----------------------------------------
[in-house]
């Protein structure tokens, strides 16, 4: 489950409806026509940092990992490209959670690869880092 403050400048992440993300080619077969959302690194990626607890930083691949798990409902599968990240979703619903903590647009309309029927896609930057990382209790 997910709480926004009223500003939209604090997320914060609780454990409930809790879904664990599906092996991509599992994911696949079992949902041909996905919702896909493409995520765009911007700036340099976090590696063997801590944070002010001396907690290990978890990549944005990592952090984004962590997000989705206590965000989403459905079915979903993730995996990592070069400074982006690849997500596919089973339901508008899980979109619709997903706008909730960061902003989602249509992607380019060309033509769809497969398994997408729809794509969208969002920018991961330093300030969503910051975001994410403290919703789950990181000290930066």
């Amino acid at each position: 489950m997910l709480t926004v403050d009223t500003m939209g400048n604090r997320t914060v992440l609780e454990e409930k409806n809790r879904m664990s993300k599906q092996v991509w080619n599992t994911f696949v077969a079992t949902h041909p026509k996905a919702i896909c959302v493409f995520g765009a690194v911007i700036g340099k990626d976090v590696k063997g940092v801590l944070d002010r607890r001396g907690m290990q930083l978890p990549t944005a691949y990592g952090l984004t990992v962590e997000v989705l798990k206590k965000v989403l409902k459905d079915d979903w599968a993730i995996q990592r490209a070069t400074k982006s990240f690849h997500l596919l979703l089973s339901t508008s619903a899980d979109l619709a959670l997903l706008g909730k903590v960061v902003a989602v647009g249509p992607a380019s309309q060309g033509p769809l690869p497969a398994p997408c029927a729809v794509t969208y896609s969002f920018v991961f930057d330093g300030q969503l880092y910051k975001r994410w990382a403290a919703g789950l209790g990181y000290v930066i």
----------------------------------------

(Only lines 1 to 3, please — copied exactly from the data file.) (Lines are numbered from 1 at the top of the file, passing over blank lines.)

[in-house]
């Protein structure tokens, strides 16, 4: 489950409806026509940092990992490209959670690869880092 403050400048992440993300080619077969959302690194990626607890930083691949798990409902599968990240979703619903903590647009309309029927896609930057990382209790 997910709480926004009223500003939209604090997320914060609780454990409930809790879904664990599906092996991509599992994911696949079992949902041909996905919702896909493409995520765009911007700036340099976090590696063997801590944070002010001396907690290990978890990549944005990592952090984004962590997000989705206590965000989403459905079915979903993730995996990592070069400074982006690849997500596919089973339901508008899980979109619709997903706008909730960061902003989602249509992607380019060309033509769809497969398994997408729809794509969208969002920018991961330093300030969503910051975001994410403290919703789950990181000290930066």
């Amino acid at each position: 489950m997910l709480t926004v403050d009223t500003m939209g400048n604090r997320t914060v992440l609780e454990e409930k409806n809790r879904m664990s993300k599906q092996v991509w080619n599992t994911f696949v077969a079992t949902h041909p026509k996905a919702i896909c959302v493409f995520g765009a690194v911007i700036g340099k990626d976090v590696k063997g940092v801590l944070d002010r607890r001396g907690m290990q930083l978890p990549t944005a691949y990592g952090l984004t990992v962590e997000v989705l798990k206590k965000v989403l409902k459905d079915d979903w599968a993730i995996q990592r490209a070069t400074k982006s990240f690849h997500l596919l979703l089973s339901t508008s619903a899980d979109l619709a959670l997903l706008g909730k903590v960061v902003a989602v647009g249509p992607a380019s309309q060309g033509p769809l690869p497969a398994p997408c029927a729809v794509t969208y896609s969002f920018v991961f930057d330093g300030q969503l880092y910051k975001r994410w990382a403290a919703g789950l209790g990181y000290v930066i």